Nasrin Sotoudeh

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Letters   |   Iran

Iran must work toward improving press freedom

Dear Dr. Shaheed: Ahead of your report on human rights in Iran to the U.N. General Assembly in September, I would like to take this opportunity to provide you with an assessment of the country's state of press freedom as documented by the Committee to Protect Journalists. Authorities were detaining 34 journalists when CPJ conducted its annual worldwide census of imprisoned journalists on December 1, 2010, making Iran, along with China, the world's worst jailer of the press. In reviewing these cases and their developments, we have identified three distinct and worrying developments to which we would like to draw your attention.

Blog   |   Iran

When a defender is persecuted, what rights are left?

Everyone at some point has needed someone to stand up for them. These people shine in our memories for gestures or actions taken on our behalf, whether as children against the schoolyard bully or as adults in favor of a scholarly proposition or professional advance. But an especially powerful embodiment of an advocate is that of an attorney who uses the law, even where individuals have few rights, to argue for the freedom or survival of those who are oppressed. Nasrin Sotoudeh is such an advocate, and on April 26 her courage, determination, and professionalism as a writer, lawyer, and human rights activist in Iran will be honored with the PEN/Barbara Goldsmith Freedom to Write Award. Sotoudeh, who has served as legal counsel for several journalists imprisoned in Iran, was sentenced in January to 11 years in prison.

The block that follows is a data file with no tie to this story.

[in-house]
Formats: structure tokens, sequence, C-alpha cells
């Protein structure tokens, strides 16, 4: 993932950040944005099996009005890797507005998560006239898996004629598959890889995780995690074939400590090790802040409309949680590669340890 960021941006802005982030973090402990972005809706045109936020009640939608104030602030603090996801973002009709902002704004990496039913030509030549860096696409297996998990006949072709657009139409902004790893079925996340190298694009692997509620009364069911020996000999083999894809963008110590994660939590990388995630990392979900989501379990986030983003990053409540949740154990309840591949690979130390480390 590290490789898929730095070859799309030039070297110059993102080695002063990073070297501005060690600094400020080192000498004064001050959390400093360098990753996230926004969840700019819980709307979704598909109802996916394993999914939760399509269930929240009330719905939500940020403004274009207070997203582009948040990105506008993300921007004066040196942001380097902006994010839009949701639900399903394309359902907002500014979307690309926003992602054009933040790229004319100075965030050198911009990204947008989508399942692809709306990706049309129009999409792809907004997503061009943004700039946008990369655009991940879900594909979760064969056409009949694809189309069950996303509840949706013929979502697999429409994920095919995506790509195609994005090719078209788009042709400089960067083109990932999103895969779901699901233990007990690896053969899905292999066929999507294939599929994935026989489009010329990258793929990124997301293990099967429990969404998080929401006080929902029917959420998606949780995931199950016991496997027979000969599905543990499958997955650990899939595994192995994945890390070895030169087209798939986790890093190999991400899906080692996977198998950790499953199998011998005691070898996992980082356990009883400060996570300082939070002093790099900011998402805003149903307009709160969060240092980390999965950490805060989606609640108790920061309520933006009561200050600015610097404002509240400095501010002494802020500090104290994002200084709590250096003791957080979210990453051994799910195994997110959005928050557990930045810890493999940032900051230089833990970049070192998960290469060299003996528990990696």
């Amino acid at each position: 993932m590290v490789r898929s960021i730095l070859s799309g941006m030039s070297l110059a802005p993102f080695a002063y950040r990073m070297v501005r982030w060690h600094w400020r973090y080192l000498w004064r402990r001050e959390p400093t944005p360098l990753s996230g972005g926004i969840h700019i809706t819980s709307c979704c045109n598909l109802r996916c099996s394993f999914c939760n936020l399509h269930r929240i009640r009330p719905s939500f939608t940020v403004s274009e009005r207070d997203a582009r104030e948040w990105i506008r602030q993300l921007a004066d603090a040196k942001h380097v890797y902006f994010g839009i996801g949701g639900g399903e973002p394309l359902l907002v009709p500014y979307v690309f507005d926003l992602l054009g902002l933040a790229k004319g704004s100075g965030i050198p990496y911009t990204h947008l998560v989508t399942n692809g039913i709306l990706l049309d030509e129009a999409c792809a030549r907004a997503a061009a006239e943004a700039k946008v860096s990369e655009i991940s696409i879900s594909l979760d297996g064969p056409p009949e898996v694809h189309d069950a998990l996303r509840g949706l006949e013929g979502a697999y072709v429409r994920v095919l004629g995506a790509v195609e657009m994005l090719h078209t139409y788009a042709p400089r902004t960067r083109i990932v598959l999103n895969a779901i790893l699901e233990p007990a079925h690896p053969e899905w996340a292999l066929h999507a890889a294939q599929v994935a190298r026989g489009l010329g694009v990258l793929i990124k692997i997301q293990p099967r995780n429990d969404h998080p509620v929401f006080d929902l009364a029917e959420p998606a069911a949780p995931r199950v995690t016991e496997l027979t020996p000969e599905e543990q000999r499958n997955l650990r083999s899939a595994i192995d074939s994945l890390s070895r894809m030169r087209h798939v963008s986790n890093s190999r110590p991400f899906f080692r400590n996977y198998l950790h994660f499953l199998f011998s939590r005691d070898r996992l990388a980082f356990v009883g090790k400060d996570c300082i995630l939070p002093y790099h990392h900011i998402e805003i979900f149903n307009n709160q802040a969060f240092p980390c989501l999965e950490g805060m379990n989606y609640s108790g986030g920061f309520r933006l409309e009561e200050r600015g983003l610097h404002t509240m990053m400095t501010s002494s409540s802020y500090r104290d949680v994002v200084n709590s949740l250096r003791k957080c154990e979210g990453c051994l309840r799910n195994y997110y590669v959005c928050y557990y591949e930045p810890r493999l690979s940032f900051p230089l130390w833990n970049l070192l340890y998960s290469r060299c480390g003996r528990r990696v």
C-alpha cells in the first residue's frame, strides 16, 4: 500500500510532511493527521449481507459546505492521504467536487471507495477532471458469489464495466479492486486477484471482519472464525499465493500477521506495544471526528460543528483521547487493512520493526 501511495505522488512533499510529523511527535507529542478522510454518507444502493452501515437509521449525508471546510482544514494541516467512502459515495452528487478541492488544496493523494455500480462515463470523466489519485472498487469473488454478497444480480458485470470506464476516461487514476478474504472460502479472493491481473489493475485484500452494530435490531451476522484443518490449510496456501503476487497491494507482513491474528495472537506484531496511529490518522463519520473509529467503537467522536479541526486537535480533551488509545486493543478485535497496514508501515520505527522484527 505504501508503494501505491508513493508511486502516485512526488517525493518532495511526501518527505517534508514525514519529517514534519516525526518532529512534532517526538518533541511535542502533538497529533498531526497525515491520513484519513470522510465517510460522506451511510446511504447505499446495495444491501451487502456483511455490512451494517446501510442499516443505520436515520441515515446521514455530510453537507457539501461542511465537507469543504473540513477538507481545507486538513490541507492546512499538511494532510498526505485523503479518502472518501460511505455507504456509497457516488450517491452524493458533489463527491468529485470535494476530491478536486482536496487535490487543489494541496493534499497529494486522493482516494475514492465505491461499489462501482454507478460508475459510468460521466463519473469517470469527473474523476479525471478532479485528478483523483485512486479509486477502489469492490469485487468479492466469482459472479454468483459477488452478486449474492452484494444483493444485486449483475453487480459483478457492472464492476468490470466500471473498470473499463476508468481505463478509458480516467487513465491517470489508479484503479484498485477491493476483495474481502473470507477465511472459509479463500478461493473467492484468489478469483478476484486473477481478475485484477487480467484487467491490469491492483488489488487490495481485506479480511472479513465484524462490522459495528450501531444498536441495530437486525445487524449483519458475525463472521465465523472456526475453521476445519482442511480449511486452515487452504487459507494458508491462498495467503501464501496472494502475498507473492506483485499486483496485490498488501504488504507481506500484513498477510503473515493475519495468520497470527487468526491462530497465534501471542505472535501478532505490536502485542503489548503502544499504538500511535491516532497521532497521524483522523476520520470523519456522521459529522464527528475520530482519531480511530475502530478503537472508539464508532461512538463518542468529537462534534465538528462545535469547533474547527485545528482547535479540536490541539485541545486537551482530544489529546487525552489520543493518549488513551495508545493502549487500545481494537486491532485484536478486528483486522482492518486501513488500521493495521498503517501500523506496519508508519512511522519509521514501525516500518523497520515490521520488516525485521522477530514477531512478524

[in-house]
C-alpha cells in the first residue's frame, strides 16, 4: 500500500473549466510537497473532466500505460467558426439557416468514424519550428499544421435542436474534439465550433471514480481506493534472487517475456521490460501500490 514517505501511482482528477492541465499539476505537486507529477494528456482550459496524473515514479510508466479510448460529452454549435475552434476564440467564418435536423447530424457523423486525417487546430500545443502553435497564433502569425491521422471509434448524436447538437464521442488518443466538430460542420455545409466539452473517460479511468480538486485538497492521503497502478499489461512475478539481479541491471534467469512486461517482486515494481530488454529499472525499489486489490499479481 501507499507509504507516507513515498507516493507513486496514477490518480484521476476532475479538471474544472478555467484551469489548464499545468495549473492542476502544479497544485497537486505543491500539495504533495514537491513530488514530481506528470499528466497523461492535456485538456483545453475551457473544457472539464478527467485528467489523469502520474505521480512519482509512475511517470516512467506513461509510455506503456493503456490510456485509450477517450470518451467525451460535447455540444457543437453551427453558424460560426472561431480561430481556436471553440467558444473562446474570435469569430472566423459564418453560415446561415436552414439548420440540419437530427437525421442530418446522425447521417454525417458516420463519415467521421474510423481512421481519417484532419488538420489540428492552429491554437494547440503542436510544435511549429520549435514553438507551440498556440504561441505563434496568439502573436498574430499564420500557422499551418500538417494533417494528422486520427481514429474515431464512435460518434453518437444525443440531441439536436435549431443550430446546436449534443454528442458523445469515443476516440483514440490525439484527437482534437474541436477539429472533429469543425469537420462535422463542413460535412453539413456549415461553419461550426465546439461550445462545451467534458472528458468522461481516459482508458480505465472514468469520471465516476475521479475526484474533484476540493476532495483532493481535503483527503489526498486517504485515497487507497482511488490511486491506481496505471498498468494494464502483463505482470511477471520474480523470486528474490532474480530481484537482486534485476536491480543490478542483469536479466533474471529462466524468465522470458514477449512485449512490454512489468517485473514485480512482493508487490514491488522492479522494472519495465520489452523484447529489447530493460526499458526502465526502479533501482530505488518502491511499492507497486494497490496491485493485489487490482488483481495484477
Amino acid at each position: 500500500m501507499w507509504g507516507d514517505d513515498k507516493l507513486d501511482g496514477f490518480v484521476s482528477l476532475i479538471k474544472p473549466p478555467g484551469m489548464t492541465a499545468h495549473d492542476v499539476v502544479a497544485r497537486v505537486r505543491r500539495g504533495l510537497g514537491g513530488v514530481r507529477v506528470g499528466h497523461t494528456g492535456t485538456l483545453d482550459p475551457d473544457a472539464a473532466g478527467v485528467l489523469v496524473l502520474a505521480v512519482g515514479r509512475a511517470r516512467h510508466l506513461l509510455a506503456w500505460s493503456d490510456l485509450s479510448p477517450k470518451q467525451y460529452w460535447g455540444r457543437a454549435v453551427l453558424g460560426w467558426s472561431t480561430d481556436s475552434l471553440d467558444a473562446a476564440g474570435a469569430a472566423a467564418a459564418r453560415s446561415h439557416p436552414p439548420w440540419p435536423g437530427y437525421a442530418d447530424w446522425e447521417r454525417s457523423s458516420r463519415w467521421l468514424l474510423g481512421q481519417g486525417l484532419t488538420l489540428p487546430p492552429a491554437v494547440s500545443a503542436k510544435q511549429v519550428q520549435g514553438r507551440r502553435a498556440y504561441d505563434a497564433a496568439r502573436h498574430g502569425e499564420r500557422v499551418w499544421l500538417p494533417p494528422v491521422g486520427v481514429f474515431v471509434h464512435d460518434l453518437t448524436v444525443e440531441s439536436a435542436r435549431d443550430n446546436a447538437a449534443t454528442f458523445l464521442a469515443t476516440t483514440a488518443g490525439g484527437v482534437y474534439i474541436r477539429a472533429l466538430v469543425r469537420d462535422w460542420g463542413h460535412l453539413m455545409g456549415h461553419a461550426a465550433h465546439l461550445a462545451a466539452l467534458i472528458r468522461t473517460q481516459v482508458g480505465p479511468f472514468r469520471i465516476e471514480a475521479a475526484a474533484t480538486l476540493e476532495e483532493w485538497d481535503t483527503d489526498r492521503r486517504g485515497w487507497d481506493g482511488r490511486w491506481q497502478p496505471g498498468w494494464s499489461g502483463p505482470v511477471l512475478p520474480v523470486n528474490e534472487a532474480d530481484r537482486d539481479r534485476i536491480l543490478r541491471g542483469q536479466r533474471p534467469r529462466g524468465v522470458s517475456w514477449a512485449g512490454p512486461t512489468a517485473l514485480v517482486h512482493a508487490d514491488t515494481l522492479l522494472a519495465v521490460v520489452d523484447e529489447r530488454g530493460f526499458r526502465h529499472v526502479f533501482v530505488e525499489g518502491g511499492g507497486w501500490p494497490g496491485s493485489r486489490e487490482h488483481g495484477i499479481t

April 15, 2011 2:03 PM ET

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